#### Overview of this book

Excel is a popular program. Millions of people throughout the world use it on a regular basis. But it’s a safe bet that the vast majority of users have yet to discover some of the amazing things this product can do. 101 Excel 2013 Tips, Tricks, & Timesavers?is packed with information that you need to know in order to confidently and seamlessly master the challenges that come with using Excel! Excel 2013 is excellent, but there's lots to learn to truly excel at Excel! In this latest addition to his popular Mr. Spreadsheet's Bookshelf series, John Walkenbach, aka "Mr. Spreadsheet," shares new and exciting ways to accomplish and master all of your spreadsheet tasks. From taming the Ribbon bar to testing and tables, creating custom functions, and overcoming "impossible" charts, mixing nesting limits, and more,?101 Excel 2013 Tips, Tricks, & Timesavers?will save you time and help you avoid common spreadsheet stumbling blocks.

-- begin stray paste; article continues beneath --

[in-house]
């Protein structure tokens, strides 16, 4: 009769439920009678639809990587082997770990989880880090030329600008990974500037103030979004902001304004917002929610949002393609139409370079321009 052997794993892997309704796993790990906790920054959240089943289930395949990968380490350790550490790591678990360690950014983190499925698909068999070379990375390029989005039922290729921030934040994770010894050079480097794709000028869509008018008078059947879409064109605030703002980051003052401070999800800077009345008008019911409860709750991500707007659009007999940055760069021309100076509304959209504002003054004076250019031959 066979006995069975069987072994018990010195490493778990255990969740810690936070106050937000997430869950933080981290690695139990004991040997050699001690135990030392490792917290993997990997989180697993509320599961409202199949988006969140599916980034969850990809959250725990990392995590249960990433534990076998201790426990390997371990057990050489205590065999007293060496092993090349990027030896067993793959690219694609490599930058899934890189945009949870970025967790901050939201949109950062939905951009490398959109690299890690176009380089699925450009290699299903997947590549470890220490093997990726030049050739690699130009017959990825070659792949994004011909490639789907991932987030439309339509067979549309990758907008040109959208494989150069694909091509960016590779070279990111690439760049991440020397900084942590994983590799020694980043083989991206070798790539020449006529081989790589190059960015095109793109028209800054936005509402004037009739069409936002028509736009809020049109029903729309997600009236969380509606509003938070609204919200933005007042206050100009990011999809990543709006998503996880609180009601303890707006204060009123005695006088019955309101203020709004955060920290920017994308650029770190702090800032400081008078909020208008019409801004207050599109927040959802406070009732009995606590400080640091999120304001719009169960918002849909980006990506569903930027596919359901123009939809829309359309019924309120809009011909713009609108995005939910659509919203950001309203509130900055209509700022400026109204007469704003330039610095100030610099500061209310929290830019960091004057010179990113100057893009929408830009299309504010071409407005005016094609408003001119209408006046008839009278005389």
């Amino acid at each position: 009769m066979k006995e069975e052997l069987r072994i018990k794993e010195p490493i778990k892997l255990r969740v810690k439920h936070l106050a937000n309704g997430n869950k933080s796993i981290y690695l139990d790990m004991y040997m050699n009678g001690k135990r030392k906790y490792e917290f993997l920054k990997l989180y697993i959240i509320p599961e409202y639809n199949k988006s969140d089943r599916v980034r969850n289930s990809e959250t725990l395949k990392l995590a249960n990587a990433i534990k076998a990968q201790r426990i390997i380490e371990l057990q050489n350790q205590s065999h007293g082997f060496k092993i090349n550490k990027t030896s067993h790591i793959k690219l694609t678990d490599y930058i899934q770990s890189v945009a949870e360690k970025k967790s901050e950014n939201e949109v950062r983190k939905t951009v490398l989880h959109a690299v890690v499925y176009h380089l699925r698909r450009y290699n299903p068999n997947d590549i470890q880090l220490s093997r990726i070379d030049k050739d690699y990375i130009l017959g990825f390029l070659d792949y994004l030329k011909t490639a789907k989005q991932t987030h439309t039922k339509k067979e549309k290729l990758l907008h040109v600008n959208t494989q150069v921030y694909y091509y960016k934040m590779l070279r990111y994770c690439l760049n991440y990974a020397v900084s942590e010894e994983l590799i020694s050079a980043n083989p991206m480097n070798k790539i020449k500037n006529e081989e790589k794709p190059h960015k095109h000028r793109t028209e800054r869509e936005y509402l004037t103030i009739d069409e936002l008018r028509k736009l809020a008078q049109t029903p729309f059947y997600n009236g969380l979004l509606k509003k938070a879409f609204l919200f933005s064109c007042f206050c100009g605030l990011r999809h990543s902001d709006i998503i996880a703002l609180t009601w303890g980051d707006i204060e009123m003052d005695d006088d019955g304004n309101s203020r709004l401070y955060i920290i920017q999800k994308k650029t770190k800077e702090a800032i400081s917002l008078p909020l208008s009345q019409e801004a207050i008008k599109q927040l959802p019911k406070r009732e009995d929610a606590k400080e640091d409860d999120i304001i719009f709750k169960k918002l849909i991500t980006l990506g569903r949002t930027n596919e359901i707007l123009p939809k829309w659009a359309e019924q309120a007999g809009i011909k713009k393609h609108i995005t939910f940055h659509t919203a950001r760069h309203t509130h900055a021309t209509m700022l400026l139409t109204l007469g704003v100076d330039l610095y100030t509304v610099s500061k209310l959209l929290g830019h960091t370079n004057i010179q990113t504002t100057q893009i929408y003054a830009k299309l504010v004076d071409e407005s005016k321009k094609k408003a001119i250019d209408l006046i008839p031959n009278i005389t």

Tip 29: Knowing When to Use Absolute and Mixed References

When you create a formula that refers to another cell or range, the cell references are usually relative references. When you copy a formula that uses relative references, the cell references adjust to their new location in a relative manner. Assume this formula (which uses relative references) is in cell A13:

`=SUM(A1:A12)`

If you copy the formula to cell B13, the copied formula is

`=SUM(B1:B12)`

Most of the time, you want cell references to adjust when you copy formulas. That’s why most of the time you use relative references in formulas. But some situations require either absolute or relative references.

Using absolute references

You specify an absolute reference by using two dollar signs (one in front of the column part and one in front of the row part). Here are two examples of formulas that use absolute references:

``=\$A\$1``

`=SUM(\$A\$1:\$F\$24)`

An absolute cell reference...